• ‘Anglers in South Africa still target sharks, especially off the long beaches facing the Indian Ocean and in river mouths and estuaries after heavy rain.’
      • ‘Columbia was named after a sailing vessel that operated out of Boston in 1792 and explored the mouth of the Columbia River.’
      • ‘The coastal boundary cuts across the mouths of all rivers and streams.’
      • ‘Villages were usually close to the sea and the mouth of a river.’
      • ‘In winter, the Mew Gull inhabits coastal waters, and is commonly found in estuaries, river mouths, and freshwater ponds close to the shore.’
      • ‘A local man says that there is a small village named Adventure near the mouth of a river.’
      • ‘Numerous little port towns grew up at river mouths.’
      • ‘River mouths are dangerous places.’
      • ‘The local governor was asked by the French commander if it would be allowed to fire a salute as it entered the mouth of the river.’
      • ‘Eleven days later the main party reached the mouth of the Yellowstone River and camped there.’
      • ‘Already by 1760 some upriver communities were calling on the Nova Scotia government to restrict net fishing at the mouths of rivers.’
      • ‘In a separate incident, a teenager had to be rescued from mud flats at the mouth of the River Wyre.’
      • ‘Round the headland a pair of towers safeguard a river mouth curling into a distant and indistinct sea.’
      • ‘The mouth of the river dumps into Moreton Bay and the Pacific Ocean in northeastern Australia.’
      • ‘Fish farmers are also under fire over siting farms close to river mouths.’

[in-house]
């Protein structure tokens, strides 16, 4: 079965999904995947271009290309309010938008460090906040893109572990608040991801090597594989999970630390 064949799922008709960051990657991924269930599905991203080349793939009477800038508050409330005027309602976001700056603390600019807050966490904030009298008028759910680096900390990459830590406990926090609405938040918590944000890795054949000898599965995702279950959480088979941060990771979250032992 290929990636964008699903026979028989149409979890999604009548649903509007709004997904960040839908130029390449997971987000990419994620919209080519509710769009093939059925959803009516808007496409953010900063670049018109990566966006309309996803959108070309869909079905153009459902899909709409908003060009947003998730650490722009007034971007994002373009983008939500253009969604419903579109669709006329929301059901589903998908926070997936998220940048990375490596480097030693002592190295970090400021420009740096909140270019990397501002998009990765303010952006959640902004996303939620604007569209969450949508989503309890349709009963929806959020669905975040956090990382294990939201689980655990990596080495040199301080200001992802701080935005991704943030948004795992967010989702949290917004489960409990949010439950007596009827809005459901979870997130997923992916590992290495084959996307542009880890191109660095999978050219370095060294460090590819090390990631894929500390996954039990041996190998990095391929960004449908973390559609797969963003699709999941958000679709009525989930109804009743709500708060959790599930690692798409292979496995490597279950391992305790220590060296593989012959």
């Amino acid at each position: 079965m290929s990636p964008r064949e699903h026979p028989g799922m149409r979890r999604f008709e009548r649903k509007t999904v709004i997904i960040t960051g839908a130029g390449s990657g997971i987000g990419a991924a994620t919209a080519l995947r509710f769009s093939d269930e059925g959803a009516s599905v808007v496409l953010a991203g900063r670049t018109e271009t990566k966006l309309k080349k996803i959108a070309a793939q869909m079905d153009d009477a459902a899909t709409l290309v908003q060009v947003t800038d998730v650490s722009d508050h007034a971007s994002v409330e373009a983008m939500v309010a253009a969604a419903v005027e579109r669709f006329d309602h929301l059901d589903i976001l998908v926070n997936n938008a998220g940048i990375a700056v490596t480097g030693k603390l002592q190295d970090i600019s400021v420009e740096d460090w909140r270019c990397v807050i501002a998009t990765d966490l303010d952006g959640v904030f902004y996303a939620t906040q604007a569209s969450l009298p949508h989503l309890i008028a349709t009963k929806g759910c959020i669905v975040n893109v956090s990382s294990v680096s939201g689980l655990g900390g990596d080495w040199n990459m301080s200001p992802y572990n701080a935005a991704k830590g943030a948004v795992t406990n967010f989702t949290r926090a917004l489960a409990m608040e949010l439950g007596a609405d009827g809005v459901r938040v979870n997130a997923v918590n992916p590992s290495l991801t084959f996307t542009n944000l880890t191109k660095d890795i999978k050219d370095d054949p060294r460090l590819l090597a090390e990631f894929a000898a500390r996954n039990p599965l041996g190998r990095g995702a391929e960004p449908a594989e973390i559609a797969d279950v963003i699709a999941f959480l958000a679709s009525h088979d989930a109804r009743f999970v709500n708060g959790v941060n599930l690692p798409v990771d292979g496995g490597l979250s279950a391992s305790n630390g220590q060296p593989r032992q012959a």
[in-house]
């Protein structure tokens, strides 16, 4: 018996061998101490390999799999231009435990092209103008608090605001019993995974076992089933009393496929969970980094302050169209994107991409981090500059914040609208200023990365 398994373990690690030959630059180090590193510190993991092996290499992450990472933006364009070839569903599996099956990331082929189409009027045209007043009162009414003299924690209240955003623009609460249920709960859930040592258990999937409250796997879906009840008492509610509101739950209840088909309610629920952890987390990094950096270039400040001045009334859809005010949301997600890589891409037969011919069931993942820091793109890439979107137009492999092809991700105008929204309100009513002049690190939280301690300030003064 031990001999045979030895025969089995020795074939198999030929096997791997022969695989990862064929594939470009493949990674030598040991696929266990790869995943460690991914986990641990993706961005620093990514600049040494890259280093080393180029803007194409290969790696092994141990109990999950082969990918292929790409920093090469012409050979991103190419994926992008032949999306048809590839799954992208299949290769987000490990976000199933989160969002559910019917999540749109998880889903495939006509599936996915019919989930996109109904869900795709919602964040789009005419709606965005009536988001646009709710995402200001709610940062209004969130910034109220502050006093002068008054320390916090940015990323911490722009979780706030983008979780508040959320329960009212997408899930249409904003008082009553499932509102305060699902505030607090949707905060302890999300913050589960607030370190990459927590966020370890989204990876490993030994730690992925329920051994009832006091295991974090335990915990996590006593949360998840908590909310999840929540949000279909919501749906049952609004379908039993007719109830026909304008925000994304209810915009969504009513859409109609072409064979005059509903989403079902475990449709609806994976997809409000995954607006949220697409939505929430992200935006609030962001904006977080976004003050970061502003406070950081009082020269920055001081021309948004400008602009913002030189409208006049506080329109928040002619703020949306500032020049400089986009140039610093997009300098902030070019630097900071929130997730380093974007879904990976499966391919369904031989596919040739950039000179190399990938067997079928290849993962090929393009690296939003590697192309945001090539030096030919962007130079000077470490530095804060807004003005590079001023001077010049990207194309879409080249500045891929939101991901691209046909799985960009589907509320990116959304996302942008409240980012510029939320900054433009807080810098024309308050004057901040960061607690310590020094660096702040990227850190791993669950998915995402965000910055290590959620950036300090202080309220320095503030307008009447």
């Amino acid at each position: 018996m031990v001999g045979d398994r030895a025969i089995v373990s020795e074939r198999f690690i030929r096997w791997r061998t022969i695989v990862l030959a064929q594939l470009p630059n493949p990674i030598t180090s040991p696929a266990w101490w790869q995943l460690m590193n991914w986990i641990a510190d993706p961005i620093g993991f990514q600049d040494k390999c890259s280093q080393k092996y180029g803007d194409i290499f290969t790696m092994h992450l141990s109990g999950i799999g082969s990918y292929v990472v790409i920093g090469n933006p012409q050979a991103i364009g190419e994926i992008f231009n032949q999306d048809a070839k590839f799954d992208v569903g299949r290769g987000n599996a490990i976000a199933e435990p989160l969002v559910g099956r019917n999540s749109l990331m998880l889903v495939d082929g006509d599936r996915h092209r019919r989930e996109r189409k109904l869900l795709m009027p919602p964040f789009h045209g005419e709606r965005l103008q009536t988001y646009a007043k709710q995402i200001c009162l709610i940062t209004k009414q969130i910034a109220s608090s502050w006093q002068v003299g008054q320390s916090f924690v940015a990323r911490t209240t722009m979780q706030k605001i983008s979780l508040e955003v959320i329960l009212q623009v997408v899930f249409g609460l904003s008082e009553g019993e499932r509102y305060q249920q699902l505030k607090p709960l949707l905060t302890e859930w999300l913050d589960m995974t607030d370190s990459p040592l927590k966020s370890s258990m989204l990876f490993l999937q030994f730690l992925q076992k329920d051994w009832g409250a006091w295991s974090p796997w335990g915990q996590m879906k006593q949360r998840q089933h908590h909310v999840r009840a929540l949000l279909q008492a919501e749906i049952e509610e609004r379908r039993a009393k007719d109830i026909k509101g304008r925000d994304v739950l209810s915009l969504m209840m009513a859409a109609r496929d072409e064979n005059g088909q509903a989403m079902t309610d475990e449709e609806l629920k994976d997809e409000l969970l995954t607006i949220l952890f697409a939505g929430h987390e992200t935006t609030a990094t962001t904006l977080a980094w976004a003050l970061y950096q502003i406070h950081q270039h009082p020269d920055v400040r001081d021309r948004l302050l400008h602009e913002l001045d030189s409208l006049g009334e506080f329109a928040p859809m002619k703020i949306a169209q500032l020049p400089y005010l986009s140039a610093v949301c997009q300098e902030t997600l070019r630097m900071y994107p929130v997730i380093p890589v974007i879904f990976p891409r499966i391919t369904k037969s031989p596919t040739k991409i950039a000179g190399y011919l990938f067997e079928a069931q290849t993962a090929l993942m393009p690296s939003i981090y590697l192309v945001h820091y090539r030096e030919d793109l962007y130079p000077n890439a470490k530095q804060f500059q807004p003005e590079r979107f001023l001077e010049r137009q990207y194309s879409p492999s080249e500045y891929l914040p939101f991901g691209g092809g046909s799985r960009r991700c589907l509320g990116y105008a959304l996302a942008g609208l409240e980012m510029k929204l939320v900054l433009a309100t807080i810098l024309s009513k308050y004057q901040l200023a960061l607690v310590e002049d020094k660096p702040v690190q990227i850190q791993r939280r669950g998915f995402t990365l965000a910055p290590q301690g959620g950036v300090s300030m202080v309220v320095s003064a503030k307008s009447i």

• ‘Pilots are qualified professionals who know the river well enough to guide ships through the dangerous sand banks around the mouth of the river.’
      outfall, outlet, debouchment, embouchure, debouchure
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  • 1Say (something dull or unoriginal), especially in a pompous or affected way.

    ‘this clergyman mouths platitudes in breathy, soothing tones’
    • ‘When he says he expects to win, he will likely be speaking out of sincere conviction, not simply mouthing platitudes like many other candidates.’
    • ‘They mouth slogans and psychobabble.’
    • ‘They were content to mouth the slogans and go through the motions.’
    • ‘She said that people should be wary of mouthing platitudes.’
    • ‘The company quickly reverted to the more standard practice of mouthing platitudes instead of the bald-faced truth.’
    • ‘The guy is just sitting on his hands, while mouthing platitudes.’
    • ‘The environment minister is being condemned for mouthing politically correct platitudes.’
    • ‘But such actors cannot be expected to mouth Marxist slogans convincingly.’
    • ‘Realistic promotion of abstinence is not the mere mouthing of platitudes such as ‘Just say ‘No’!’’
    • ‘Instead of mouthing platitudes about creating just and lasting settlements, we must turn the financial screws on both parties to make them see sense.’
    • ‘Both of them are currently mouthing the proper platitudes.’
    • ‘They shriek, they mouth inanities in the commentary box and on the stands.’